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From April 3, 2004, News-Sentinel

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ORNL bid could put lab at forefront of computing

By Frank Munger
April 3, 2004

OAK RIDGE - Oak Ridge National Laboratory's future in scientific computing is wrapped up in a proposal submitted Friday to the U.S. Department of Energy in Washington.

If ORNL wins the competition, the lab will take the nation's lead in high-end computing and carry out a strategy for world supremacy.

"This is really about establishing a new science capability for the nation," Thomas Zacharia, the lab's computer chief, said Friday.

Zacharia admitted he was nervous as his staff tweaked the final proposal before submitting it electronically.

The Oak Ridge laboratory is partnering with several other national labs and a list of prestigious universities. Stiff competition is expected from at least a couple of other teams.

DOE plans to announce a winner in mid-April.

Part of ORNL's strategy is developing the Cray X1 into the world's fastest supercomputer. Early tests with the new architecture have met or surpassed expectations. The plan is to surpass Japan's Earth Simulator - capable of 40 trillion calculations per second - and push the capability to 100 teraflops within a couple of years.

UT-Battelle, manager of the Oak Ridge lab, built the largest unclassified computing facility in the United States to prepare for this role, and the stakes are high.

Besides its relationship with Cray, ORNL is working with IBM and SGI to develop next-generation supercomputers.

ORNL Director Jeff Wadsworth, in his "State of the Lab" address Thursday night, said advanced computing is important to research across the board.

The top line of U.S. supercomputers have been driven in recent years by the need to simulate testing of nuclear weapons testing, Wadsworth said. Now that same effort is being applied to big science questions, such as future climate change on a global scale and development of fusion reactors, he said.

Wadsworth compared the computing initiative to ORNL's world leadership in neutron sciences, supported by construction of the $1.4 billion Spallation Neutron Source and upgrades to the High Flux Isotope Reactor. Those improvements, he said, prompted a French colleague to say recently, "We're done. We cannot compete."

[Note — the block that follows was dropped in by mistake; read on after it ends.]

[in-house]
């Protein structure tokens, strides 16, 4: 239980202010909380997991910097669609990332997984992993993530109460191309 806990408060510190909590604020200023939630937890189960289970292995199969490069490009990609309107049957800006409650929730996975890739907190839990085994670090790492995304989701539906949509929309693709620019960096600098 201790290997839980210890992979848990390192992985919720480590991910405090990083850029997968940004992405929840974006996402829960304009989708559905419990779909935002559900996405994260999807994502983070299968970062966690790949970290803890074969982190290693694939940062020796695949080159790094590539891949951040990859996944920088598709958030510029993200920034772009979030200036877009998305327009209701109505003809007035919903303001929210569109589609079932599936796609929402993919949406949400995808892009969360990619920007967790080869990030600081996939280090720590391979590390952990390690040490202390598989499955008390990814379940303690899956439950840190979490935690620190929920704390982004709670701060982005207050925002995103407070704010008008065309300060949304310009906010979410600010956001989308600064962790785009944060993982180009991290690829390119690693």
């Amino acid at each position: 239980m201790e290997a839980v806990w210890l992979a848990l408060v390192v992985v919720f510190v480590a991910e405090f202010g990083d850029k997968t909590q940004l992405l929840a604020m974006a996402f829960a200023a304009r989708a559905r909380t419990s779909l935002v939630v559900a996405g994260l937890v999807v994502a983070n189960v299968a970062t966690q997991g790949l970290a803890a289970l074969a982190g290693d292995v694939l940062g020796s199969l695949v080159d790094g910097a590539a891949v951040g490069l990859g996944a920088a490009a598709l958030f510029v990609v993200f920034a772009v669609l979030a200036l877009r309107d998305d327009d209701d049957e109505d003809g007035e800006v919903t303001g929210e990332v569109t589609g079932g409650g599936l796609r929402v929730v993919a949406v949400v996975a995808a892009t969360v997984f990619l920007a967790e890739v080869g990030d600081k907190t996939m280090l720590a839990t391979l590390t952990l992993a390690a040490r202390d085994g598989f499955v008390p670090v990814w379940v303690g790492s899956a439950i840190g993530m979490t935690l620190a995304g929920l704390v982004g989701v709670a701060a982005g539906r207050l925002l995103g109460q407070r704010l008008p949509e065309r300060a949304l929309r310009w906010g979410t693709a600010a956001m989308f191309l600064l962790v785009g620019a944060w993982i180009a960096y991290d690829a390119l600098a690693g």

The ORNL chief added: "We want the Japanese to say that about our computing."

Zacharia said the lab is working with Argonne National Laboratory in developing a new IBM supercomputer. He said the computer, which would be located at Argonne's campus near Chicago, would complement the Cray system in Oak Ridge.

"We've had a longstanding relationship with IBM, and Argonne has some of the leading experts in math and computer science," he said. Lawrence Livermore National Laboratory in California also is involved.

ORNL has many partners in its proposal for carrying out the government project called Leadership Class Computing Capability for Science.

Among these are Pacific Northwest National Laboratory in Washington state, Sandia and Los Alamos National laboratories in New Mexico, a couple of NASA institutions, the Princeton Plasma Physics Laboratory, and Ames Laboratory in Iowa.

ORNL's "core universities," which are regular partners on research projects, will be part of the scientific computing proposal, Zacharia said. Those include Duke, North Carolina State, Virginia Tech, Florida State, Virginia and Georgia Tech. Other universities involved: Vanderbilt, Tennessee, Brown, Notre Dame, Ohio State, Columbia, Utah, Purdue and Texas.

"We have tremendous partners," Zacharia said.

Senior writer Frank Munger may be reached at 865-342-6329 or munger@knews.com.

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